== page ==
When HMS Achilles opened fire on the German 'pocket battleship' Admiral Graf Spee on 13 December 1939, it became the first NZ unit to engage the enemy in the Second World War. Over seventy years later, the Battle of the River Plate still holds a special place in this country's naval history.
Page 2 – New Zealand's naval forces
New Zealand's naval forces and strategy before the outbreak of the Second World War.
Page 3 – The outbreak of war
The outbreak of the Second World War and New Zealand naval involvement in the Battle of the Atlantic.
Page 4 – Into the South Atlantic
HMS Achilles joins the Royal Navy's South America Division patrolling the South Atlantic in search of German raiders.
Page 5 – The battle
The British cruisers Achilles, Ajax and Exeter engage the German battleship Admiral Graf Spee in battle.
Page 6 – After the battle
The aftermath of the battle and the return of HMS Achilles to New Zealand.
Page 7 – Further information
Website links and books related to the Battle of the River Plate.
When the Royal New Zealand Navy came into being on 1 October 1941, its main combat units were two Leander-class cruisers: Achilles and Leander. Although its early war was quieter than the Achilles, the Leander was to see dramtic action in the Pacific War.
Page 2 – Leander-class light cruisers
Facts and stats about the Leander light cruiser ships
Page 3 – Leander goes to war
By mid-1940 the Leander was escorting convoys in the Red Sea and Aden areas. In between escorting merchant ships, the cruiser further pummelled the Italian submarine Torricelli
Page 4 – Pacific attack
After some early successes, the Leander's war came to an end when she was hit by a long-range Japanese torpedo
Page 5 – Recovery and repair
The Leander was hit just abaft the ‘A’ boiler room. Four hundred and ninety kilograms of high explosive killed everyone in that boiler room and the blast, venting
Page 6 – Last days
The Leander never fought under the New Zealand ensign again and was eventually scrapped in 1949
Page 7 – Further information
Links and books relating the to the HMNZS Leander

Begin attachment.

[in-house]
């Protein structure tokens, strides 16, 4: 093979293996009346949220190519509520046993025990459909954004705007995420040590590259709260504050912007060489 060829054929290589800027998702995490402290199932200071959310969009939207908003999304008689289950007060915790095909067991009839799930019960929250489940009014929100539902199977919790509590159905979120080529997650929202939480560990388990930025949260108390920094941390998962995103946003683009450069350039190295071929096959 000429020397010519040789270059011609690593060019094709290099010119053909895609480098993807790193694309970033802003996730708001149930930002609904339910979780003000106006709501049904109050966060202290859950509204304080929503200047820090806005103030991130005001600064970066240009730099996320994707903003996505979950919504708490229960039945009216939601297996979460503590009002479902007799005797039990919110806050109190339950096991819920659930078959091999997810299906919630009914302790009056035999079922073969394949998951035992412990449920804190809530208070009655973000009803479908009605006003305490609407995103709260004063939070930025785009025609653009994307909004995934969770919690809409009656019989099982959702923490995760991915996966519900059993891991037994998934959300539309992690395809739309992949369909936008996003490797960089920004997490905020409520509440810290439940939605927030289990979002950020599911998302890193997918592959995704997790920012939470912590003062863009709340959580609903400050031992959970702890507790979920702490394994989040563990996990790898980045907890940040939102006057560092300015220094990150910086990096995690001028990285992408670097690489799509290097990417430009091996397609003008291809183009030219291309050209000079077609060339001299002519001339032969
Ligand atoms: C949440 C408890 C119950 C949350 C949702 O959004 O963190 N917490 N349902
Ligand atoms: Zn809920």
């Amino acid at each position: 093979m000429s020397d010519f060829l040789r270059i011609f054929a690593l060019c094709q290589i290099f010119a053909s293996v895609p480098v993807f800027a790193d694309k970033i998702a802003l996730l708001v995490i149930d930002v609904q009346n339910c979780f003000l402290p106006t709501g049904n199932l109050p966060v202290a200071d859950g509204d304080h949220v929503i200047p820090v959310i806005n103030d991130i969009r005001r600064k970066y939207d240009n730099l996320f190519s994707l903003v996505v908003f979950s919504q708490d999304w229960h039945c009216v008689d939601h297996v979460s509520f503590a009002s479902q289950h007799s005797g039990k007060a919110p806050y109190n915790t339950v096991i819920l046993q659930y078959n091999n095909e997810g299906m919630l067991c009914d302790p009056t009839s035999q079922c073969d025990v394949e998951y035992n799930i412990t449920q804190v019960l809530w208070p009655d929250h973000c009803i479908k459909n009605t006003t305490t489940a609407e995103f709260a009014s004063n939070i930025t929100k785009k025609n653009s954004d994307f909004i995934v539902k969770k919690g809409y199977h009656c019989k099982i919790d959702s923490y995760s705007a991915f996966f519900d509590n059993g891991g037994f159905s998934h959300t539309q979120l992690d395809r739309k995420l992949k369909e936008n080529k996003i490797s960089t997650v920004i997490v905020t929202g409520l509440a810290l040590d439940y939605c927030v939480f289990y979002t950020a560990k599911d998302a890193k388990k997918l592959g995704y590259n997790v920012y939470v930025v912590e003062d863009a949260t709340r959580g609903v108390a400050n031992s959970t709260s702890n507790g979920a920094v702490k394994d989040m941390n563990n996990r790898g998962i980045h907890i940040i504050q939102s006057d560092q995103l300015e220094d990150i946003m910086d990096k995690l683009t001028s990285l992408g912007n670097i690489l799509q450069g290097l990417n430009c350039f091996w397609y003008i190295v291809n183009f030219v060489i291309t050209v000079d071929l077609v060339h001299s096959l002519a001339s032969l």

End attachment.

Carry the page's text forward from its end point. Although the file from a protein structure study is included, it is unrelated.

Seventy years old in October 2011, the Royal New Zealand Navy is today an integral part of the New Zealand Defence Force. But its 1941 establishment was the result of a long process of naval development.
Page 2 – Origins
Although some gunboats were acquired by the colonial government during the New Zealand Wars in the 1860s and torpedo boats for the coast defences in the 1880s, the genesis of
Page 3 – First World War
Establishing NZ's naval forcesWhen the Reform government took office in 1912, the way was opened for New Zealand to begin a new approach.
Page 4 – NZ Division of the Royal Navy
The First World War experience convinced Allen that New Zealand’s approach to naval defence had been on the right lines.
Page 5 – Second World War
On 1 October 1941 an order-in-council changed the name of the New Zealand Division of the Royal Navy to Royal New Zealand Navy.
Page 6 – Post-war operations
Like all the services the RNZN faced difficulties of readjustment to peacetime conditions, not only in drastically reducing numbers but also in determining the shape of the
Page 7 – New directions
The RNZN’s independence as a service came to an end when the Ministry of Defence (created in July 1963) was reconstituted to incorporate all three armed services on 1 January
Page 8 – Further information
Links and books for further reading about the Royal New Zealand Navy
New Zealand was involved militarily in Korea from 1950 to 1957, first as part of the United Nations 'police action' to repel North Korea's invasion of its southern neighbour, and then in a garrison role after the armistice in July 1953.
- Page 3 - The 'first' and 'second' Korean Wars New Zealand was one of the first states to answer the Security Council's call with combat assistance (sixteen would eventually do so). On 29 June, the government offered two
The New Zealand Flag hasn't always been our official flag. It was adopted in 1902, replacing the Union Jack. Between 1834 and 1840, the Flag of the United Tribes was recognised as our first 'national' flag. Waitangi Day 2010 also marked the first official recognition of the national Māori flag.
- Page 5 - Other official flagsSix flags other than the New Zealand Flag are flown for official purposes in New
New Zealand's first warship, HMS Philomel formed the core of the country's naval forces during the First World War. The aged and largely obsolete vessel was commissioned in New Zealand in July 1914, and went on to serve in the Pacific, Mediterranean and Middle East.
- Page 1 - NZ's first warshipNew Zealand's first warship, HMS Philomel formed the core of the country's naval forces during the First World War. The aged and largely obsolete vessel was commissioned in New
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